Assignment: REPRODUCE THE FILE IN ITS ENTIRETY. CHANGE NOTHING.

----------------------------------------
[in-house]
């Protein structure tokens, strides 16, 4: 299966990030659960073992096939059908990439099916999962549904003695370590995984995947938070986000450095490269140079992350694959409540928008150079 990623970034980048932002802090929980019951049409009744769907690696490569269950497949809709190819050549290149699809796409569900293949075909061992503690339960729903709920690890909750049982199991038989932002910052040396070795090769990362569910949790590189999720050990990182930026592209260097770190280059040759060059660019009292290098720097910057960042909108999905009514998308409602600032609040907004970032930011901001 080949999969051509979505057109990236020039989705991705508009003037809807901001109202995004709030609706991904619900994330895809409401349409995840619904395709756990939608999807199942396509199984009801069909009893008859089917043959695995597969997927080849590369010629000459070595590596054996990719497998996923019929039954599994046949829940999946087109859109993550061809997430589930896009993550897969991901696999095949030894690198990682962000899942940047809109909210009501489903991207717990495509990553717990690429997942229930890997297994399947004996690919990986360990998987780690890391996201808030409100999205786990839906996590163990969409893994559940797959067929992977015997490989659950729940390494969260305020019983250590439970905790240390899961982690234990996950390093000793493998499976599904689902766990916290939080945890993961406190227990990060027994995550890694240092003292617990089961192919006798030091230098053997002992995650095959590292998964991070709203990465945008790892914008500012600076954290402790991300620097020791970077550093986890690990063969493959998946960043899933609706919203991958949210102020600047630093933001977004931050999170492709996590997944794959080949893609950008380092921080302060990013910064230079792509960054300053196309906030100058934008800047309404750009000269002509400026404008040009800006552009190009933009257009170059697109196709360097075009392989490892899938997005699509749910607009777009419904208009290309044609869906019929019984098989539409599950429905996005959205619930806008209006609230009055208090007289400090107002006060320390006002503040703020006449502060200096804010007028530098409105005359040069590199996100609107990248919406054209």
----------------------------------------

[in-house]
């Protein structure tokens, strides 16, 4: 299966990030659960073992096939059908990439099916999962549904003695370590995984995947938070986000450095490269140079992350694959409540928008150079 990623970034980048932002802090929980019951049409009744769907690696490569269950497949809709190819050549290149699809796409569900293949075909061992503690339960729903709920690890909750049982199991038989932002910052040396070795090769990362569910949790590189999720050990990182930026592209260097770190280059040759060059660019009292290098720097910057960042909108999905009514998308409602600032609040907004970032930011901001 080949999969051509979505057109990236020039989705991705508009003037809807901001109202995004709030609706991904619900994330895809409401349409995840619904395709756990939608999807199942396509199984009801069909009893008859089917043959695995597969997927080849590369010629000459070595590596054996990719497998996923019929039954599994046949829940999946087109859109993550061809997430589930896009993550897969991901696999095949030894690198990682962000899942940047809109909210009501489903991207717990495509990553717990690429997942229930890997297994399947004996690919990986360990998987780690890391996201808030409100999205786990839906996590163990969409893994559940797959067929992977015997490989659950729940390494969260305020019983250590439970905790240390899961982690234990996950390093000793493998499976599904689902766990916290939080945890993961406190227990990060027994995550890694240092003292617990089961192919006798030091230098053997002992995650095959590292998964991070709203990465945008790892914008500012600076954290402790991300620097020791970077550093986890690990063969493959998946960043899933609706919203991958949210102020600047630093933001977004931050999170492709996590997944794959080949893609950008380092921080302060990013910064230079792509960054300053196309906030100058934008800047309404750009000269002509400026404008040009800006552009190009933009257009170059697109196709360097075009392989490892899938997005699509749910607009777009419904208009290309044609869906019929019984098989539409599950429905996005959205619930806008209006609230009055208090007289400090107002006060320390006002503040703020006449502060200096804010007028530098409105005359040069590199996100609107990248919406054209």